The Second Mission: Canadian Survival in Hong Kong Prisoner-of-War Camps, 1941-1945

Description
Title: The Second Mission: Canadian Survival in Hong Kong Prisoner-of-War Camps, 1941-1945
Authors: Schwarzkopf, Matthew
Date: 2019-03-13
Abstract: In November of 1941, 1,973 Canadian soldiers and two nurses sailed from Vancouver for Hong Kong to garrison the British colony and help defend it in the event of a Japanese attack. The ensuing battle was a decisive defeat for the defenders. 555 Canadians never returned home, over half of those dying in captivity, either in Hong Kong or later once transferred to Japan. The prisoners would become Canada’s longest serving prisoners-of-war of the Second World War and arguably suffered worse than any others. Yet, despite the high casualties, 84 per cent of the 1,684 initial captives survived the ordeal as prisoners in Hong Kong. Once one begins to understand what these men went through, it seems remarkable that so many of them managed to survive at all. This thesis explores Canadian survival in Hong Kong prison camps and the various methods these captives used to overcome boredom, violence, disease, hunger, loneliness, and hopelessness. Using as a research basis clandestine diaries, journals, memoirs, and letters to and from family members, this thesis argues that the Canadians survived due to strong leadership, commitment to duty, creative ingenuity, and a firm determination to return to their families. Uncertainty was an unyielding enemy from day to day and the Hong Kong POWs had to rely on themselves and their compatriots to keep mentally sharp and physically fit. Canadian prisoners in Hong Kong were abused by their captors, fed meager rations, suffered a myriad of tropical diseases, and lived in appalling conditions. The fact that so many survived is a testament to their courage and resilience. This thesis will show how they did it.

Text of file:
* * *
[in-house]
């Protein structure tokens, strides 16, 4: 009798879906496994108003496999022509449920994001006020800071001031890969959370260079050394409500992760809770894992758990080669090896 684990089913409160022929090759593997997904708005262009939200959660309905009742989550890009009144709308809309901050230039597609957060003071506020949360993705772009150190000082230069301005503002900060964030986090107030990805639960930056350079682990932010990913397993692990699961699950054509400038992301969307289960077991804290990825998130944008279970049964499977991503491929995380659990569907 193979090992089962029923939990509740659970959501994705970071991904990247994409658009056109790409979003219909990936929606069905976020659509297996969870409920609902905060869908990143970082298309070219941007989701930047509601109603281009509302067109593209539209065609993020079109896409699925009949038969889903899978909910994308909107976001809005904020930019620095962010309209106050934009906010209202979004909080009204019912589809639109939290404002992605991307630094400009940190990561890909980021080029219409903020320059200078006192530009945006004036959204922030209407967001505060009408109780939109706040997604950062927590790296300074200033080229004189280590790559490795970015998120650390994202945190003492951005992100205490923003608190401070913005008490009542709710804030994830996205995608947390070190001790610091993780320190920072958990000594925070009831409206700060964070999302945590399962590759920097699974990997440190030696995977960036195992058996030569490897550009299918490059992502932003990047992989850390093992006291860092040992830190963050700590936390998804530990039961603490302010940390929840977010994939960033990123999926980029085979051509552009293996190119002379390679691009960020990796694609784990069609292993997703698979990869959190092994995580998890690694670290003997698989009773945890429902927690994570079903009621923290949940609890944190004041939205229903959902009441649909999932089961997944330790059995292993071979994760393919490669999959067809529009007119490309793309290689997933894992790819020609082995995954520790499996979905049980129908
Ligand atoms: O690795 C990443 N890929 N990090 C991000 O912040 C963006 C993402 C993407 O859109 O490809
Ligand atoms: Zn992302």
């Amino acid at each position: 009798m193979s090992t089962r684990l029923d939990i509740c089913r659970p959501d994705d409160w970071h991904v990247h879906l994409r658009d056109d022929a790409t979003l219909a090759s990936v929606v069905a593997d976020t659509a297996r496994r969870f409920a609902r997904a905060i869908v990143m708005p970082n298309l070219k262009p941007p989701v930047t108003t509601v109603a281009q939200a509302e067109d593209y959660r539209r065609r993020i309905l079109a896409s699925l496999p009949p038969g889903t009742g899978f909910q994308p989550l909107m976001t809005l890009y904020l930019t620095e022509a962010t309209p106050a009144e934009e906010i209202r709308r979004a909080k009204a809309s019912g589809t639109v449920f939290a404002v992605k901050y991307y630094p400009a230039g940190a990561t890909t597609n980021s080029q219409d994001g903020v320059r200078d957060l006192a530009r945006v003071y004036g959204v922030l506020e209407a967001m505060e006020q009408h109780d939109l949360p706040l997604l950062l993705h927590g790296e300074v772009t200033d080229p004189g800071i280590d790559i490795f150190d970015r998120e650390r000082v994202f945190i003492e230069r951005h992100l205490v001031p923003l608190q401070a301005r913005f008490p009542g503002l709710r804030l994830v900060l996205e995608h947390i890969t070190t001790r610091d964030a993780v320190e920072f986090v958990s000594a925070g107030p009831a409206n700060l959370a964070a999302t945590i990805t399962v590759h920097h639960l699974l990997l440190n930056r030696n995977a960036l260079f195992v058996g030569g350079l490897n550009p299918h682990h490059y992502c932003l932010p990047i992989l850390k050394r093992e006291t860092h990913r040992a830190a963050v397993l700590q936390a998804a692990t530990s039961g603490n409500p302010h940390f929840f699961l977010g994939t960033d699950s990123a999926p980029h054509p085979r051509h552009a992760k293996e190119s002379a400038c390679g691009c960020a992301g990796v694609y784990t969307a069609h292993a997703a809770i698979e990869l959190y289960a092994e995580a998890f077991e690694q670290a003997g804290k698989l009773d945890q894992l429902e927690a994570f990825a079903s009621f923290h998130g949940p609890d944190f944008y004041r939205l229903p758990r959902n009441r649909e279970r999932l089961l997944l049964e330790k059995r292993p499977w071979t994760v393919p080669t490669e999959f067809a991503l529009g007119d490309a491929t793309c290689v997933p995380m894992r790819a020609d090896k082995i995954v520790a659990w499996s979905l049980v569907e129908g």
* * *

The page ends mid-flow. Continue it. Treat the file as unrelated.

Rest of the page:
URL: http://hdl.handle.net/10393/38898
http://dx.doi.org/10.20381/ruor-23148
CollectionThèses, 2011 - // Theses, 2011 -
Files
Schwarzkopf_Matthew_2019_thesis.pdfThe Second Mission: Canadian Survival in Hong Kong Prisoner-of-War Camps, 1941-19451.47 MBAdobe PDFOpen